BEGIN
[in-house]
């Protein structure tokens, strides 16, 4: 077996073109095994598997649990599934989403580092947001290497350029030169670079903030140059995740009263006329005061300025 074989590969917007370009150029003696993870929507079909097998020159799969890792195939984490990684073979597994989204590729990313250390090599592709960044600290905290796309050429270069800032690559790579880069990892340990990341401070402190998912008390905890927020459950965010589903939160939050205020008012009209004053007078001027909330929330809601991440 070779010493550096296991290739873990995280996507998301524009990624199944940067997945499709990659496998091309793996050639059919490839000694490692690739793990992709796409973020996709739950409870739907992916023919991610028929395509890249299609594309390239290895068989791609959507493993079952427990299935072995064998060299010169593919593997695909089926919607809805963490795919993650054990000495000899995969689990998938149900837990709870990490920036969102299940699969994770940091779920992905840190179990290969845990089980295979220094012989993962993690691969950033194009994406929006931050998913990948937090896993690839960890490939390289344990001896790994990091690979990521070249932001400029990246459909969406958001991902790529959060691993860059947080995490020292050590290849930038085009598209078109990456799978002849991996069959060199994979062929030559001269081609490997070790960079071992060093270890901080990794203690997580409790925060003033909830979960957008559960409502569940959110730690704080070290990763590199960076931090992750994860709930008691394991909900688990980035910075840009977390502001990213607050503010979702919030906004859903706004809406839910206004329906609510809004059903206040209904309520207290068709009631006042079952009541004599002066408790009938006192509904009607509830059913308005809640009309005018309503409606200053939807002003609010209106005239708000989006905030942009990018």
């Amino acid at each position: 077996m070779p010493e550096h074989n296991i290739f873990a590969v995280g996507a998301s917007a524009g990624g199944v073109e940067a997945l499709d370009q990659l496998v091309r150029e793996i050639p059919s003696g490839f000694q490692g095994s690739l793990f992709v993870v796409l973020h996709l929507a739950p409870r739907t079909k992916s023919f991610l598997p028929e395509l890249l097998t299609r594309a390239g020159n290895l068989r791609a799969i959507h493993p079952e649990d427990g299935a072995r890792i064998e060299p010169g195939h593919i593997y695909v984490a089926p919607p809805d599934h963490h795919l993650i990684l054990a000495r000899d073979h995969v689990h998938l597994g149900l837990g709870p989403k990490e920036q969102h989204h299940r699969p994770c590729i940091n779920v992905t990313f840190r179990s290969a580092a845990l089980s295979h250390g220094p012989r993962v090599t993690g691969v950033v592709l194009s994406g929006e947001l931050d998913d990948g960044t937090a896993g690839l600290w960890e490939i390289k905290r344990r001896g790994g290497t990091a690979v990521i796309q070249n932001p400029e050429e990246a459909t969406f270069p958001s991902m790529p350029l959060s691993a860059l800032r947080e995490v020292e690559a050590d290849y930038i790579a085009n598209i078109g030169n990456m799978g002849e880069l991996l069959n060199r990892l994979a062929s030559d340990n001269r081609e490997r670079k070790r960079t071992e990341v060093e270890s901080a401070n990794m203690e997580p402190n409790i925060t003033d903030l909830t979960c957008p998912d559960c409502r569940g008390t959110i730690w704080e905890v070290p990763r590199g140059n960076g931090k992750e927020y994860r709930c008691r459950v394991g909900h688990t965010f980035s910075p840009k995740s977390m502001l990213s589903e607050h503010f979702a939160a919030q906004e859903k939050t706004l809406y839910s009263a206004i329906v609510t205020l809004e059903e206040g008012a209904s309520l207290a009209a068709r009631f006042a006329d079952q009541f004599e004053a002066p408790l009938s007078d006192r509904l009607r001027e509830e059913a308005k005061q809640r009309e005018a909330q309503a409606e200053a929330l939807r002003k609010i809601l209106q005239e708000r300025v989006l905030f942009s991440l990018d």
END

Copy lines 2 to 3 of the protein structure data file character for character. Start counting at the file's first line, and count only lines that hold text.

């Protein structure tokens, strides 16, 4: 077996073109095994598997649990599934989403580092947001290497350029030169670079903030140059995740009263006329005061300025 074989590969917007370009150029003696993870929507079909097998020159799969890792195939984490990684073979597994989204590729990313250390090599592709960044600290905290796309050429270069800032690559790579880069990892340990990341401070402190998912008390905890927020459950965010589903939160939050205020008012009209004053007078001027909330929330809601991440 070779010493550096296991290739873990995280996507998301524009990624199944940067997945499709990659496998091309793996050639059919490839000694490692690739793990992709796409973020996709739950409870739907992916023919991610028929395509890249299609594309390239290895068989791609959507493993079952427990299935072995064998060299010169593919593997695909089926919607809805963490795919993650054990000495000899995969689990998938149900837990709870990490920036969102299940699969994770940091779920992905840190179990290969845990089980295979220094012989993962993690691969950033194009994406929006931050998913990948937090896993690839960890490939390289344990001896790994990091690979990521070249932001400029990246459909969406958001991902790529959060691993860059947080995490020292050590290849930038085009598209078109990456799978002849991996069959060199994979062929030559001269081609490997070790960079071992060093270890901080990794203690997580409790925060003033909830979960957008559960409502569940959110730690704080070290990763590199960076931090992750994860709930008691394991909900688990980035910075840009977390502001990213607050503010979702919030906004859903706004809406839910206004329906609510809004059903206040209904309520207290068709009631006042079952009541004599002066408790009938006192509904009607509830059913308005809640009309005018309503409606200053939807002003609010209106005239708000989006905030942009990018």
């Amino acid at each position: 077996m070779p010493e550096h074989n296991i290739f873990a590969v995280g996507a998301s917007a524009g990624g199944v073109e940067a997945l499709d370009q990659l496998v091309r150029e793996i050639p059919s003696g490839f000694q490692g095994s690739l793990f992709v993870v796409l973020h996709l929507a739950p409870r739907t079909k992916s023919f991610l598997p028929e395509l890249l097998t299609r594309a390239g020159n290895l068989r791609a799969i959507h493993p079952e649990d427990g299935a072995r890792i064998e060299p010169g195939h593919i593997y695909v984490a089926p919607p809805d599934h963490h795919l993650i990684l054990a000495r000899d073979h995969v689990h998938l597994g149900l837990g709870p989403k990490e920036q969102h989204h299940r699969p994770c590729i940091n779920v992905t990313f840190r179990s290969a580092a845990l089980s295979h250390g220094p012989r993962v090599t993690g691969v950033v592709l194009s994406g929006e947001l931050d998913d990948g960044t937090a896993g690839l600290w960890e490939i390289k905290r344990r001896g790994g290497t990091a690979v990521i796309q070249n932001p400029e050429e990246a459909t969406f270069p958001s991902m790529p350029l959060s691993a860059l800032r947080e995490v020292e690559a050590d290849y930038i790579a085009n598209i078109g030169n990456m799978g002849e880069l991996l069959n060199r990892l994979a062929s030559d340990n001269r081609e490997r670079k070790r960079t071992e990341v060093e270890s901080a401070n990794m203690e997580p402190n409790i925060t003033d903030l909830t979960c957008p998912d559960c409502r569940g008390t959110i730690w704080e905890v070290p990763r590199g140059n960076g931090k992750e927020y994860r709930c008691r459950v394991g909900h688990t965010f980035s910075p840009k995740s977390m502001l990213s589903e607050h503010f979702a939160a919030q906004e859903k939050t706004l809406y839910s009263a206004i329906v609510t205020l809004e059903e206040g008012a209904s309520l207290a009209a068709r009631f006042a006329d079952q009541f004599e004053a002066p408790l009938s007078d006192r509904l009607r001027e509830e059913a308005k005061q809640r009309e005018a909330q309503a409606e200053a929330l939807r002003k609010i809601l209106q005239e708000r300025v989006l905030f942009s991440l990018d």